The completion of Trinity’s new €70 million business school is to be delayed by at least 18 months, at an estimated cost of €150,000 per month, because of planning permission issues.
In a memo on March 18th to the College Board, obtained by The University Times, the College Bursar and Director of Strategic Innovation, Dr Gerard Lacey, said that the business school project “has had a negative response from the city planners and it is necessary to redesign the building”. The resulting redesign will result in a delay of the opening date into “late 2018 at the earliest”, the memo says. College had hoped to have the building completed, on the current site of Luce Hall, by 2017.
It is hoped that the project will remain within its €70 million budget. While the memo says that “delays to completion are currently modelled at an additional cost to the project of €150K per month”, it is understood that contingency plans had been made in the event of a planning issue. However, “the budget for the building will have to be reviewed”, the memo says.
Pre-planning consultation with Dublin City Council revealed that significant redesign is needed to meet their requirements. The glass rotunda of the building is “not an acceptable form”, while the building remains a “full floor too high”, despite the moving of the top floor into the basement. The memo states that this may mean that “certain elements of the building” may need to be removed to “fit both the new design and the project budget.” The council also expressed concerns about the Pearse St skyline and how the building would impact it, as well as how close the building would be to the Botany building.
The time needed to develop the new design and the ensuing planning process remain the “biggest source of uncertainty”, the memo says.
The planned building was to have a co-located Entrepreneurship and Innovation Hub alongside the School of Business, which would have space for company incubation projects, like Launchbox.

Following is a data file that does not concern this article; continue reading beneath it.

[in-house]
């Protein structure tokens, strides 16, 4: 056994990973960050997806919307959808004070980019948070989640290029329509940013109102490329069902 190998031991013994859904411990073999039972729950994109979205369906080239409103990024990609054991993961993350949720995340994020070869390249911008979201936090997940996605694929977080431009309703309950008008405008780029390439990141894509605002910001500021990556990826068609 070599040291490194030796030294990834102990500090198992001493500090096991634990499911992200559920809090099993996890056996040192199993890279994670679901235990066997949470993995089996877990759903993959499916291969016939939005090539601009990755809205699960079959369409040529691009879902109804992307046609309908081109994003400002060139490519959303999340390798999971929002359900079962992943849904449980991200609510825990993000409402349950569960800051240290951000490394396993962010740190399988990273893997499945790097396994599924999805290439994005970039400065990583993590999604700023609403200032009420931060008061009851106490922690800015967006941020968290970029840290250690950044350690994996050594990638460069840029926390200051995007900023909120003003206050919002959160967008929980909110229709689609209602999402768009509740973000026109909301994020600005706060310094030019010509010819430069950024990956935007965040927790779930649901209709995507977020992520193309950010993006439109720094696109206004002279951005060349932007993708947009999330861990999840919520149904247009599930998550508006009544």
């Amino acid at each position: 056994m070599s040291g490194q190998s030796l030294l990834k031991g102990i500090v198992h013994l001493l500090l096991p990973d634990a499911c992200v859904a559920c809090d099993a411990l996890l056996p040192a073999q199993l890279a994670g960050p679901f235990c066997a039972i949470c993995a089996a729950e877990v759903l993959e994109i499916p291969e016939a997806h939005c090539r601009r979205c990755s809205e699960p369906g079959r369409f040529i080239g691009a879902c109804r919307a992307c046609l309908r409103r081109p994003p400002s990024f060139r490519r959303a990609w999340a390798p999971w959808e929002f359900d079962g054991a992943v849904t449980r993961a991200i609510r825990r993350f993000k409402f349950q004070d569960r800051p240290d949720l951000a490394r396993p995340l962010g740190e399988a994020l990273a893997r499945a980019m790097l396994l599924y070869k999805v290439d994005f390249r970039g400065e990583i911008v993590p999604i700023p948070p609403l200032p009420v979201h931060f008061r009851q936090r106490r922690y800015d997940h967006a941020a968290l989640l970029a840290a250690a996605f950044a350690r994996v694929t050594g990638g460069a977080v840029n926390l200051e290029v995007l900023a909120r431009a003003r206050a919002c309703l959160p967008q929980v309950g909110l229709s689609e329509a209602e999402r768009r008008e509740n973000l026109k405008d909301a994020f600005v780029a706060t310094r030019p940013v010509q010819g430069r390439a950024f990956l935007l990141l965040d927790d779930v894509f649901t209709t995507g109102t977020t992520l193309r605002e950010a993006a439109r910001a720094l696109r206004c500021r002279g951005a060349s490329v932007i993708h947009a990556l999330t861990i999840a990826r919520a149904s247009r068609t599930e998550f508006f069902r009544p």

The rejected designs were for a 13,000 square metre building with six over-ground floors and three basement levels, a 600-seat auditorium, and a restaurant which could seat 200 people, among other things.
Leo Harmon, a director at BAM Contractors and the board monitor appointed to independently report on the progress of the business school project, has criticised some aspects of the planning. In a report filed on March 18th, he said: “It is unfortunate that the parties involved with submitting the planning were not listening to each other and were also overly optimistic in their timelines.” The detailed design phase of the project is “5 to 6 months behind”, while tender and pricing documents are “6 to 9 months” behind, while the construction phase is “9 to 12 months behind”.
Issues have also been raised by the stakeholders in the project. Harmon said that there was a “lack of team meeting minutes and outstanding issues log means that some stakeholders’ issues may have been forgotten”. Because of the forced redesign, the opportunity to address stakeholder issues has arisen, he said.
Meanwhile, he said “the weakest aspect of this project so far has been the design team’s performance”, with project members who have “not managed the design process and have been overly optimistic”, and architects who “appear not to have listened to the key stakeholders”.
In response, the steering group of the project has appointed Greg Power, Trinity’s new Head of Capital Projects and Planning, to the team, which has “helped focus” the team.
A new design concept for initial consideration was due to be proposed to the steering committee on March 27th, the memo said.
Responding to a request for comment from The University Times, Dr Gerard Lacey said: “With any major development of this size, one would expect deviations from projected timelines. A planning application has not yet been submitted. Issues raised by the city planners will be addressed by the design team with an expected planning application to be submitted in the next few months.”
The business school project is part of a €295 million capital investment plan, outlined in the College’s 2014-19 Strategic Plan.